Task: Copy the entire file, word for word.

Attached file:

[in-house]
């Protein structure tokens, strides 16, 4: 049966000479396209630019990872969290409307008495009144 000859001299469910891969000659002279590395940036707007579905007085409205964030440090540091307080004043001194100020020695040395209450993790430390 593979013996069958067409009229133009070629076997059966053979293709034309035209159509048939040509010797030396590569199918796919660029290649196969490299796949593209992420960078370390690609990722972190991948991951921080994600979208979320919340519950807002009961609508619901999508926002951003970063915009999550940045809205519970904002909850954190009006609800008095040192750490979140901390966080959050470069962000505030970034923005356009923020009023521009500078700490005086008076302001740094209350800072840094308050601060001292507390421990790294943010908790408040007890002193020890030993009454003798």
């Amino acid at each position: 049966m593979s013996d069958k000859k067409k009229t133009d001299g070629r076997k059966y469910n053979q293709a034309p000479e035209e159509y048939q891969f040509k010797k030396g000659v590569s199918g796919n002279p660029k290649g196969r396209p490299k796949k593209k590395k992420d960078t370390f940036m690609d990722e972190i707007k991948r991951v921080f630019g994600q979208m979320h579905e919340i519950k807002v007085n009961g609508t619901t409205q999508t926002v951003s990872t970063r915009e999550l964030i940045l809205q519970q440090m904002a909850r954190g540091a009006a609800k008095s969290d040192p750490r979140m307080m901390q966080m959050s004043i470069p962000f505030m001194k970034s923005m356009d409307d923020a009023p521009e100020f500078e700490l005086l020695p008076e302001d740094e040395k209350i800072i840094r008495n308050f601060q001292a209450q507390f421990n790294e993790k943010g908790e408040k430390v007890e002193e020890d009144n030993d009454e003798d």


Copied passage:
[in-house]
């Protein structure tokens, strides 16, 4: 049966000479396209630019990872969290409307008495009144 000859001299469910891969000659002279590395940036707007579905007085409205964030440090540091307080004043001194100020020695040395209450993790430390 593979013996069958067409009229133009070629076997059966053979293709034309035209159509048939040509010797030396590569199918796919660029290649196969490299796949593209992420960078370390690609990722972190991948991951921080994600979208979320919340519950807002009961609508619901999508926002951003970063915009999550940045809205519970904002909850954190009006609800008095040192750490979140901390966080959050470069962000505030970034923005356009923020009023521009500078700490005086008076302001740094209350800072840094308050601060001292507390421990790294943010908790408040007890002193020890030993009454003798």
């Amino acid at each position: 049966m593979s013996d069958k000859k067409k009229t133009d001299g070629r076997k059966y469910n053979q293709a034309p000479e035209e159509y048939q891969f040509k010797k030396g000659v590569s199918g796919n002279p660029k290649g196969r396209p490299k796949k593209k590395k992420d960078t370390f940036m690609d990722e972190i707007k991948r991951v921080f630019g994600q979208m979320h579905e919340i519950k807002v007085n009961g609508t619901t409205q999508t926002v951003s990872t970063r915009e999550l964030i940045l809205q519970q440090m904002a909850r954190g540091a009006a609800k008095s969290d040192p750490r979140m307080m901390q966080m959050s004043i470069p962000f505030m001194k970034s923005m356009d409307d923020a009023p521009e100020f500078e700490l005086l020695p008076e302001d740094e040395k209350i800072i840094r008495n308050f601060q001292a209450q507390f421990n790294e993790k943010g908790e408040k430390v007890e002193e020890d009144n030993d009454e003798d």